For Defendant: Andrew W. Rudge, Esq., Edward C. Reddington, Esq., George A. Borden, Esq., Kevin M. Hodges, Esq., Vidya Atre Mirmira, Esq., Williams & Connolly LLP, Washington, DC; Michael Orth Ware, Esq., Mayer Brown LLP, New York, NY; Jennifer M. Rosa, Esq., Mayer Brown LLP, Washington, DC.

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OPINION AND ORDER

Shira A. Scheindlin, United States District Judge.

I. INTRODUCTION

Plaintiffs in this case and three related cases allege the failure of HSBC Bank USA, National Association (" HSBC" ) to discharge its duties as a trustee for residential mortgage backed securities (" RMBS" ) trusts. This Court previously ruled on HSBC's motion to dismiss in the three related cases,[1] and those arguments were incorporated in the motion to dismiss this Complaint.[2] HSBC also moves to dismiss the Complaint on the grounds that the National Credit Union Administration (" NCUA" ) Board lacks standing to sue and that NCUA's claims are barred by the applicable statute of limitations. For the following reasons, HSBC's motion to dismiss is denied.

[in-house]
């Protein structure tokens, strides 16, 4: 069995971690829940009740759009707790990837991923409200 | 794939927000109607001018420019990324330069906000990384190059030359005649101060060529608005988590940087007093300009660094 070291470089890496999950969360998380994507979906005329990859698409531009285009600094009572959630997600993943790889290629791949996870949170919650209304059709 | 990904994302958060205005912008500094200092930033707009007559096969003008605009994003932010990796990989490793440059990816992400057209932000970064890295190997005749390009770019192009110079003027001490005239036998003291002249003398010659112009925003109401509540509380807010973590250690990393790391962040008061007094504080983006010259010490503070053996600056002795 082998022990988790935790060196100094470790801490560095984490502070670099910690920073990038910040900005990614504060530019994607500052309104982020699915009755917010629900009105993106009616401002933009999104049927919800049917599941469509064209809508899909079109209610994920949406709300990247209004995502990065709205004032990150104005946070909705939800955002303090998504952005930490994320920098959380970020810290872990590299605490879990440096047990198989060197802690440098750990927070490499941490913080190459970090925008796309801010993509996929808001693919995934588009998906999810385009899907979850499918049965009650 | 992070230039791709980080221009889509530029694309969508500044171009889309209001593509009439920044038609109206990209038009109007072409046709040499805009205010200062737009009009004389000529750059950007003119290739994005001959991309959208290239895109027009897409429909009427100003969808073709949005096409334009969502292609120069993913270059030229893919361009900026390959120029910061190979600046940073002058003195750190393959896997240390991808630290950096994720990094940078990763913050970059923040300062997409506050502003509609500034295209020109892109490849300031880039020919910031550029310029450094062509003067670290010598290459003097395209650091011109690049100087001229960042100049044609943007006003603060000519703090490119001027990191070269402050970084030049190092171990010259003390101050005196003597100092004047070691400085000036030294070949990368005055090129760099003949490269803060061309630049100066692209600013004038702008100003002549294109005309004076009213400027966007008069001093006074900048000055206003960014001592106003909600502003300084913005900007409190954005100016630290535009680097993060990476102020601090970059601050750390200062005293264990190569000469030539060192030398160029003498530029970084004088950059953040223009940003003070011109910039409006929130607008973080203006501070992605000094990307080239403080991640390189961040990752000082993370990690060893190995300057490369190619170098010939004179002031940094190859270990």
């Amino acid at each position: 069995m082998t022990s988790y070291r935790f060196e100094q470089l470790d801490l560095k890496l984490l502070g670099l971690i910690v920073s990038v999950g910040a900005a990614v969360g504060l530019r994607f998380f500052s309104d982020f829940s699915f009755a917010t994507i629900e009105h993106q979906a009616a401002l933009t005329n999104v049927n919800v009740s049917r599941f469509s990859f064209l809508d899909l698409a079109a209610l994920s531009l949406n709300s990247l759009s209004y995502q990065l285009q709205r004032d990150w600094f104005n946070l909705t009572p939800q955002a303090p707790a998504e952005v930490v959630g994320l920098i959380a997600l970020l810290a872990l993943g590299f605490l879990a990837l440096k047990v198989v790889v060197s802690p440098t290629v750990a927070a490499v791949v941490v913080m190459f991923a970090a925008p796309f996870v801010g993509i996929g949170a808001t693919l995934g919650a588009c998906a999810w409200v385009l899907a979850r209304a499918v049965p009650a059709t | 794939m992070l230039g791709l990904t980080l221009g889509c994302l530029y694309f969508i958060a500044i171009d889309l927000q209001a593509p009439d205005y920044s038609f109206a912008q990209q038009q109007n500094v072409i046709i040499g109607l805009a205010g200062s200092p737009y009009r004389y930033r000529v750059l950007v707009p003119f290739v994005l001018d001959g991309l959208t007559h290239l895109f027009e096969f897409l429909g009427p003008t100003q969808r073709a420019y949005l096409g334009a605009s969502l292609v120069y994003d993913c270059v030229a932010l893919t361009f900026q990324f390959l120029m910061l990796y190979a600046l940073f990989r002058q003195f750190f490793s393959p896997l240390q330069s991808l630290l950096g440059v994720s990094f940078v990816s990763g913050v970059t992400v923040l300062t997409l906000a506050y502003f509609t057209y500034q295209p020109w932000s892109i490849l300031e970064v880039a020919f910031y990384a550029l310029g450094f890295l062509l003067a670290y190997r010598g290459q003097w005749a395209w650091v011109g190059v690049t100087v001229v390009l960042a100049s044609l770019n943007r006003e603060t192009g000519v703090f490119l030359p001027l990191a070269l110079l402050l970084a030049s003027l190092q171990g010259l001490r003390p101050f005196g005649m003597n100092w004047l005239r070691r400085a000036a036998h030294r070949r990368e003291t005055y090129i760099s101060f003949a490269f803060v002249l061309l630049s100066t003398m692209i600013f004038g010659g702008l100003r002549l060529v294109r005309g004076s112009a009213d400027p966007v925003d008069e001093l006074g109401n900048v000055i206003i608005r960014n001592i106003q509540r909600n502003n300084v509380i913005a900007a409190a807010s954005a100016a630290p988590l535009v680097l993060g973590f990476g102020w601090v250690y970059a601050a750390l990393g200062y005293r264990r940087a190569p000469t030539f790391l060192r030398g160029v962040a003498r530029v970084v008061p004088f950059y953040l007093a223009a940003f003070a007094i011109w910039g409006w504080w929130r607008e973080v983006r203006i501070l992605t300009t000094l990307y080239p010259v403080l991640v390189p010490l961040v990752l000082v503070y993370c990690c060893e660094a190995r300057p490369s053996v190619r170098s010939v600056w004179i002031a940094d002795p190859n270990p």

II. BACKGROUND[3]

NCUA is an independent agency of the Executive Branch of the United States Government that, among other things, regulates federal credit unions.[4] The NCUA

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Board manages NCUA, and under 12 U.S.C. § 1787 has the authority to close an insured credit union and appoint itself the liquidating agent for the credit union.[5] As the liquidating agent for a failed credit union, the NCUA Board succeeds to all rights, titles, powers, and privileges of the credit union. [6]